31. 31. China’s tectonic shift – the dawn of a new era  New regime acting more carefully, balancing growth, shifting from a production oriented economy to one centred around household consumption  Third Plenum: Supported land reform, fiscal reform and judicial system Disappointed on financial liberalisation, one-child policy & residency reform   Demand slowly recovering, expect growth around 7.5% Structural reforms designed to improve the supply side of the • economy  Reforms would help sustain the growth of productive capacity, • improving the allocation of capital and labour  Cutting red tape and other regulatory barriers to entry would help private firms invest in industries now dominated by state- • owned enterprises Consumption expected to overtake investment as the largest contributor to GDP Investment 42% (2010 – 2020) 34% (2020 – 2030) 41% (2010 – 2020) 51% (2020 – 2030) + 24% Household consumption accounts for 38% of GDP (US ~70%) World’s largest car market, 19.3m cars sold in 2012 • Largest internet market in the world • Reduced the per-watt cost of solar power from over $3 (2008) to under $1 (2011) Consumption - 23% Home to 20% of the world’s population
  32. 32. China’s growing middle class is demanding more Western brands sell a lifestyle / image aiming to attract the aspirant Chinese consumer McDonalds Haagan-Dazs Nike Adidas Starbucks Paul Frank
  33. 33. South Africa  Widespread labour unrest disrupting mining and manufacturing output  Falling commodity prices putting pressure on mine earnings  Rising input costs, electricity constraints, squeezing manufacturing margins  Slowdown in household spending  Continued shift in fiscal policy to social spending from infrastructure  Corruption, poor skills, inefficiency WEC ranks SA’s education system 146 out of 148 countries and last in Maths & Science  Hesitant domestic and foreign investor confidence  Pessimism about the long term outlook for the economy  Debt downgrade possible if deficits continue to deteriorate 37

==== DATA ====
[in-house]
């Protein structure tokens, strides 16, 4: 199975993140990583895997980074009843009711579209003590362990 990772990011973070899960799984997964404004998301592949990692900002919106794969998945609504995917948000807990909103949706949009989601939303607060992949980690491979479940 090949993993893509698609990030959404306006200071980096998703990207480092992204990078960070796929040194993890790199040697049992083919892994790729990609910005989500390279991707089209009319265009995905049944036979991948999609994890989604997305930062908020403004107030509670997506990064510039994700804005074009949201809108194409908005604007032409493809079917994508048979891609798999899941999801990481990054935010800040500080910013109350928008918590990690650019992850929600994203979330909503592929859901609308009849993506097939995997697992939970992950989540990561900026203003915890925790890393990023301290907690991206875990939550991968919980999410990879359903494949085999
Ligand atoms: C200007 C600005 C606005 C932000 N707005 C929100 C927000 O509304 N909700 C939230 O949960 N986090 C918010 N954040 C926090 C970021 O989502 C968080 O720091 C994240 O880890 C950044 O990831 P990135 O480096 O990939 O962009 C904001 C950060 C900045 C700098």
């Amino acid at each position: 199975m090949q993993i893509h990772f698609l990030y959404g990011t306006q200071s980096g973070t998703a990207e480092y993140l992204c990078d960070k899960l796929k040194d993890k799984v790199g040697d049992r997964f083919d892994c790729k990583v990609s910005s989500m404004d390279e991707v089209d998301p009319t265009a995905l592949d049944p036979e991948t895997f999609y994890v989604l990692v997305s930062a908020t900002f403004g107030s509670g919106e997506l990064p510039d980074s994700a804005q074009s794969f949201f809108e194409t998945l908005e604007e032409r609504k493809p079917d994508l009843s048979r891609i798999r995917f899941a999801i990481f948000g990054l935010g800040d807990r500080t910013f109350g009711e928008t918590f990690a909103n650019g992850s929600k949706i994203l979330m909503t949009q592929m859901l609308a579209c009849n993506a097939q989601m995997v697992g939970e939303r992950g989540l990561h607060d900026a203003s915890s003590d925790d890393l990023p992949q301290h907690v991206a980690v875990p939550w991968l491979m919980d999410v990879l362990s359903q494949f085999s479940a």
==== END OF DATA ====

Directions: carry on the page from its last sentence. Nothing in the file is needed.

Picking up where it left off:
34. 34. JSE trading at all time highs
  35. 35. Breakdown of the JSE: +23% from 1st Nov 2012 The top 15 companies make up over 70% of the JSE (12 month return) Market cap (ZAR) 1.1 tr British Am Tobacco 25% SABMiller 859 bn Billiton 655 bn Richemont 536 bn Naspers 385 bn 69% MTN 368 bn 29% Anglo American 335 bn -11% Sasol 328 bn 37% Standard Bank 203 bn 19% Firstrand 202 bn 29% 41% 12% 85% Vodacom 172 bn 158 bn 137 bn 129 bn Pick ‘n Pay 23bn Telkom 14bn Adcock 12bn JD Group -21% Barclarys Market Cap 36% Kumba Iron Ore Market cap: R714bn 9% Old Mutual Xstrata/Glencore 7bn 9% 124 bn 75% Aspen 0 200000 400000 600000 800000 1000000 1200000
  36. 36. Local Investment Ideas: Stick with the winners Companies expanding offshore into high growth regions Naspers, Aspen, Bidvest, BHP Billiton, Sasol, Glencore Emerging market consumption growth SABMiller, British American Tobacco, Richemont Superior retail business models continue to hold Famous Brands, Woolworths, Mr Price Expansion into Africa Imperial, MTN, Omnia, Shoprite Expanding middle class exploring medicare options Life Healthcare, Mediclinic, Discovery 40
  37. 37. JSE is more of a convenience store than a supermarket JSE Global Markets 41
  38. 38. Create a champions league portfolio JSE Global Markets 42
  39. 39. A guideline to our team’s offshore investment ideas Escalating prosperity in developing nations LVMH, Daimler, Prada, BMW Increasing urbanisation L’Oreal, Altria, Anheuser-Busch InBev Competitive companies focusing on the consumer Nestle, Unilever, Adidas, J&J High yield in a low yielding environment Royal Dutch Shell, AstraZeneca, Sanofi, Allianz, Vodafone America: The next emerging market General Electric, Wells Fargo, JPMorgan, Berkshire Hathaway IT: Tech players transforming our lives Google, Amazon, Microsoft 43
  40. 40. Thank You David Shapiro Kavita Patel Craig Diesel Carmen Solomons Deputy Chairman / Director david.shapiro@sasfin.com Portfolio Manager kavita.patel@sasfin.com Portfolio Manager craig.diesel@sasfin.com Portfolio Assistant 44 carmen.solomons@sasfin.com